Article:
A state Court of Appeal ruling in a Panorama City case has upheld the use of a device that is less intrusive and more accurate in gathering physical evidence of sexual abuse in children than the most common emergency-room methods.
The gynecological device, called a colposcope, was invented to examine women internally for cervical cancer. It can also take magnified external photographs, which its supporters say give reliable evidence of molestation.
The court ruled that the colposcope may be used and does not have to be inserted into patients, as a defense attorney had claimed. Prosecutors also need not have the court's permission to conduct the tests, the appellate court decided last month.
The case involves three girls, ages 8 through 11, who said they had been sexually molested by their mother's live-in boyfriend.
After their mother reported the alleged assaults at a hospital emergency room, the girls were seen by a doctor who found no evidence of sexual abuse when he examined them.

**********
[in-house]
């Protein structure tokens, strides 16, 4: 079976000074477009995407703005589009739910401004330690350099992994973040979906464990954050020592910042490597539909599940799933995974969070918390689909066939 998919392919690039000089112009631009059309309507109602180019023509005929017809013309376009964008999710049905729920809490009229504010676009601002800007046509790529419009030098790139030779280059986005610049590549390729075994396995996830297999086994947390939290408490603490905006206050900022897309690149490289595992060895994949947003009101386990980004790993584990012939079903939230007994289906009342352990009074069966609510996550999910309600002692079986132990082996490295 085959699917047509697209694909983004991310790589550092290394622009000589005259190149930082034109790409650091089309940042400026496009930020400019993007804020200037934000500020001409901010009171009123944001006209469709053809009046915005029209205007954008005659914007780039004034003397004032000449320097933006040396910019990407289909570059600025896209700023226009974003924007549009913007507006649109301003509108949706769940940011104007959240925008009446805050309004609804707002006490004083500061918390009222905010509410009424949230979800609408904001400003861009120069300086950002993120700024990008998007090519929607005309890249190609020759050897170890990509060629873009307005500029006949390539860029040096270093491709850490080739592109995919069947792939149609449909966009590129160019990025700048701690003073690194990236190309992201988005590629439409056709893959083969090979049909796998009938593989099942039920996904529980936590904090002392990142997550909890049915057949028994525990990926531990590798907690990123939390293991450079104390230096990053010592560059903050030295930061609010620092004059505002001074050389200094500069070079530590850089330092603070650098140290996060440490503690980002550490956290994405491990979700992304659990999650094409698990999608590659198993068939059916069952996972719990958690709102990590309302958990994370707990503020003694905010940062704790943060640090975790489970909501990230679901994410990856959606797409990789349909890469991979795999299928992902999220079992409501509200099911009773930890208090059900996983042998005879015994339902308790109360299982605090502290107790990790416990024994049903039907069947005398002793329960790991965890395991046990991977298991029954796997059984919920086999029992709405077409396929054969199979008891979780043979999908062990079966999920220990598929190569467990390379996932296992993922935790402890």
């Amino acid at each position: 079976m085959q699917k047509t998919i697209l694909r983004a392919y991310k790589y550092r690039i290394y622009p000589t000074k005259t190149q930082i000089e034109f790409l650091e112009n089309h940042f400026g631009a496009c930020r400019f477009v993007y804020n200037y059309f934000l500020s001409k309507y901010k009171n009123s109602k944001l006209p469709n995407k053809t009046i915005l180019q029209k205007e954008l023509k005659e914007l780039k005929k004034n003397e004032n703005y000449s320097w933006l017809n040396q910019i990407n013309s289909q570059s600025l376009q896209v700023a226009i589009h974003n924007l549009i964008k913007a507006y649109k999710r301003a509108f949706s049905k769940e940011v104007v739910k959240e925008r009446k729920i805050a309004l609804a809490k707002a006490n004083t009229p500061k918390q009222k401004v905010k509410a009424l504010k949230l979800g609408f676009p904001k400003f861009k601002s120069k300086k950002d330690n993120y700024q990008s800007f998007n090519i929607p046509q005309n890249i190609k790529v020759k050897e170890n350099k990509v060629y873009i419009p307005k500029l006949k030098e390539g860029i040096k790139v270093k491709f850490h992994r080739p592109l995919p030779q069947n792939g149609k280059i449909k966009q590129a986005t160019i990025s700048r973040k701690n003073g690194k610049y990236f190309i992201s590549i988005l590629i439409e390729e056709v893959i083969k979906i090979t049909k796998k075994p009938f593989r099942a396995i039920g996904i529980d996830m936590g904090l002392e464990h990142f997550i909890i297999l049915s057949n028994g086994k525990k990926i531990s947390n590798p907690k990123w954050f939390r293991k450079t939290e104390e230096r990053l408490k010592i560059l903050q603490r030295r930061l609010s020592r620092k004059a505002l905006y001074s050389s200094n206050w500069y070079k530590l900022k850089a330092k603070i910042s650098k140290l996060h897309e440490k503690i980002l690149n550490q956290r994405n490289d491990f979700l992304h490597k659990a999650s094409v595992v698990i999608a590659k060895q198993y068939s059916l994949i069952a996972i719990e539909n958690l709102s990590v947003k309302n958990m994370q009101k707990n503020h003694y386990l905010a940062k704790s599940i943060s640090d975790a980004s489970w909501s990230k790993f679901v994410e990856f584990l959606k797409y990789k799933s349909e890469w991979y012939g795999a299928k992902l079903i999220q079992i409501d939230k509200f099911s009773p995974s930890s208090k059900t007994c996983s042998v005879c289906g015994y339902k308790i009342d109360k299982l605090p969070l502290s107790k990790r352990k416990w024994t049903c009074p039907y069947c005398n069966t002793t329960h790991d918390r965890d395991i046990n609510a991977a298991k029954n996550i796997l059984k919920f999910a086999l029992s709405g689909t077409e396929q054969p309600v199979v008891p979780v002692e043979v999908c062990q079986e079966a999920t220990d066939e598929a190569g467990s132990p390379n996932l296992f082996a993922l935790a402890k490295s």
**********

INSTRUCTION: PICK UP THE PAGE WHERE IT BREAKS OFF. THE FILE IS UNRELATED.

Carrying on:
To gather more evidence, Deputy Dist. Atty. Kenneth Freeman had the girls examined by a doctor using the colposcope. That doctor said the device revealed scarring patterns indicating sexual abuse.
Although the case itself is stalled in pretrial motions, Freeman said last month's ruling "is extremely important because it validates the method and classifies it as non-intrusive."
"This is the first opinion handed down in the United States regarding colposcopic examination of a child," he said. "This is the very best result I could have ever hoped for."
Astrid Heger, the physician who conducted the colposcope examinations, and other experts on child molestation have said they hope to create a network of specialized trauma centers to provide physical and psychological examinations of children believed to have been molested. The colposcope would be used at such centers, Heger said.
In addition to working on the Panorama City case, Heger examined more than 30 children allegedly molested at the Virginia McMartin Pre-School in Manhattan Beach. On Wednesday she began testifying in the months-long McMartin preliminary hearing. She said she used the colposcope to photograph scarring patterns in six of the children. The patterns indicated "painful, forceful penetration" consistent with sexual assault and abuse, Heger said.